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Majestic Sculptures Grace the Facade of the Met Museum

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Four elegant African women currently grace the facade of the Met in New York City; each one is seated on her own elevated pedestal. And each one maintains a regal air.  These majestic bronze sculptures, the first in the new annual Facade Commission at the Metropolitan Museum, are the work of Kenyan-American artist Wangechi MutuYou. Have. To. See. Them. We did, and here’s our report.

Majestic Sculptures Grace the Facade of the Met Museum

A wonderful story is playing itself out right now at the Metropolitan Museum in New York. A new installation, called The NewOnes, will free Us, currently animates the building’s ornate facade. 

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Designed by the architect Richard Morris Hunt, and unveiled for the first time in 1902, the facade of the museum has four niches that were meant to hold individual sculptures. But they were never filled. Now, 117 years later, not only do these Neo-Classical spaces – which have been secrets hiding in plain site – finally house site-specific works as Hunt envisioned. The works are representational sculptures of beautiful, commanding African women. Wow. 

wangechi mutu sculptures for the facade commission met museum
Wangechi Mutu sculptures for the Facade Commission at the Metropolitan Museum of Art, New York. Photo Credit: Dandelion Chandelier.

who is Wangechi Mutu?

Kenyan-American artist Wangechi Mutu, who works in a studio in Brooklyn, was selected for the inaugural Facade Commission. Going forward, this will be an annual commission to fill the four niches that are arrayed across the Fifth Avenue facade of the Met Museum.

Artist Wangechi Mutu’s sculptures are the inaugural Facade Commission at the Metropolitan Museum in New York. Photo Courtesy: The New Yorker.

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The NewOnes, will free Us: a modern kind of caryatid

The work is comprised of four bronze sculptures, entitled The Seated I, II, III, and IV (2019). According the notes from the museum, “they represent the motif of the caryatid: a sculpted figure, almost always female, meant to serve as a means of either structural or metaphorical support.” 

If you have visited the Acropolis in Athens, you have seen such figures. The women are dressed elegantly, but they stand ramrod-straight and they are load-bearers. The weight of the roof is literally on their heads.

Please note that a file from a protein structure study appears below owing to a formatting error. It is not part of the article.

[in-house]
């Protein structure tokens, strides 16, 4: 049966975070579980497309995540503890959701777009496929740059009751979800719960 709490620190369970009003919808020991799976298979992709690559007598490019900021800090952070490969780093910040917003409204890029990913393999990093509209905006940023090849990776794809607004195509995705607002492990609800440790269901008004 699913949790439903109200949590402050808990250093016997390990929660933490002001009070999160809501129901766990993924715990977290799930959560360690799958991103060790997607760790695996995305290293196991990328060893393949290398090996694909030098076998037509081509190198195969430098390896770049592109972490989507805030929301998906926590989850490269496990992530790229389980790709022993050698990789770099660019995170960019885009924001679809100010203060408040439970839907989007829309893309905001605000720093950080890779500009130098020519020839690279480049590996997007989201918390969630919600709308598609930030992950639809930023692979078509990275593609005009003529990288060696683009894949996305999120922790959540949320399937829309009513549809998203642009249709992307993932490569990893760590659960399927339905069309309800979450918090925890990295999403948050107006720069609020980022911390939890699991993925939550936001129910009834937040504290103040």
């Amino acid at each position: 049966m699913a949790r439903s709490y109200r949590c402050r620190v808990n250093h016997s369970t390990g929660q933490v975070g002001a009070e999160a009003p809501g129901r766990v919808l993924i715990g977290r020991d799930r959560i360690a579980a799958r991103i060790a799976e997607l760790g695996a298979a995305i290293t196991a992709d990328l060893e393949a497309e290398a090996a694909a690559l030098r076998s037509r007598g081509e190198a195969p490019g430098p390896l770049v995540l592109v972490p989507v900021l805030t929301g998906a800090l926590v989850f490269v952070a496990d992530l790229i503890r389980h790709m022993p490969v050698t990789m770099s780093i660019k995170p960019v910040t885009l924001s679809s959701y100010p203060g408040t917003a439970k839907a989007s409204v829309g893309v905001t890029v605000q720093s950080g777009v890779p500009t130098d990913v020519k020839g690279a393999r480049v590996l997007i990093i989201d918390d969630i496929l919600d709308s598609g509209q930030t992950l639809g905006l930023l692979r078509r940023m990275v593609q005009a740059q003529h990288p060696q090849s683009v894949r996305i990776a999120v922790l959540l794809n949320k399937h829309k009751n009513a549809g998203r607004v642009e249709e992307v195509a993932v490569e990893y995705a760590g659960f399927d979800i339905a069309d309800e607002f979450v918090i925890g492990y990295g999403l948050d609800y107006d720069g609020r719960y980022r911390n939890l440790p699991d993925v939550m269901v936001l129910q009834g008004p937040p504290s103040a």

The Porch of the Caryatids at the Acropolis in Athens.

In Mutu’s work for the Metropolitan Museum, though, the women are liberated from such a limited role. For starters, they are seated, and not tasked with holding up the building, or anyone else.

They are adorned in the way that high-ranking African women traditionally dressed. Their mien is authoritative and self-assured. If you look closely, it appears that at least one of them is peering down right at you (that would be you, II).

The Seated I (2019)

Wangechi Mutu sculptures for the Facade Commission at the Metropolitan Museum of Art, New York
Wangechi Mutu sculptures for the Facade Commission at the Metropolitan Museum of Art, New York: The Seated I. Photo Credit: Dandelion Chandelier.

The Seated II (2019)

Wangechi Mutu sculptures for the Facade Commission at the Metropolitan Museum of Art, New York: The Seated II. Photo Credit: Dandelion Chandelier.
 

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The Seated III (2019)

Wangechi Mutu sculptures for the Facade Commission at the Metropolitan Museum of Art, New York
Wangechi Mutu sculptures for the Facade Commission at the Met Museum of Art, New York: The Seated III. Photo Credit: Dandelion Chandelier.

The Seated IV (2019)

Wangechi Mutu sculptures for the Facade Commission at the Metropolitan Museum of Art, New York: The Seated IV. Photo Credit: Dandelion Chandelier.

As the Met notes: “they are the ‘new ones’ who bring word of new ideas and new perspectives.”

On the day that we first saw this installation, we were struck by how simultaneously radical and utterly unremarkable it is that in New York City we have images of strong women of color in iconic form before us. 

Wangechi Mutu sculptures for the Facade Commission at the Met Museum of Art, New York: The Seated III and IV. Photo Credit: Dandelion Chandelier.

To our amusement, it even felt as if these ladies were photo-bombing other people’s portraits.

Wangechi Mutu sculptures for the Facade Commission at the Metropolitan Museum of Art, New York
Wangechi Mutu sculptures for the Facade Commission at the Met: The Seated I. Photo Credit: Dandelion Chandelier.

The crowd on the stairs in front of the Met is as eclectic, diverse and international as lots of other places in Manhattan. Still, as black women we felt a special pride knowing that these four are there. It seemed as if they were keeping watch over us, standing sentinel on the ramparts, and serving as a warning to all: underestimate us at your peril.

how long will these statues be on display?

These works will remain in place until January 20, 2020. Promise us that if you’re in New York between now and then, you’ll stop by to see them. You’ll be moved.

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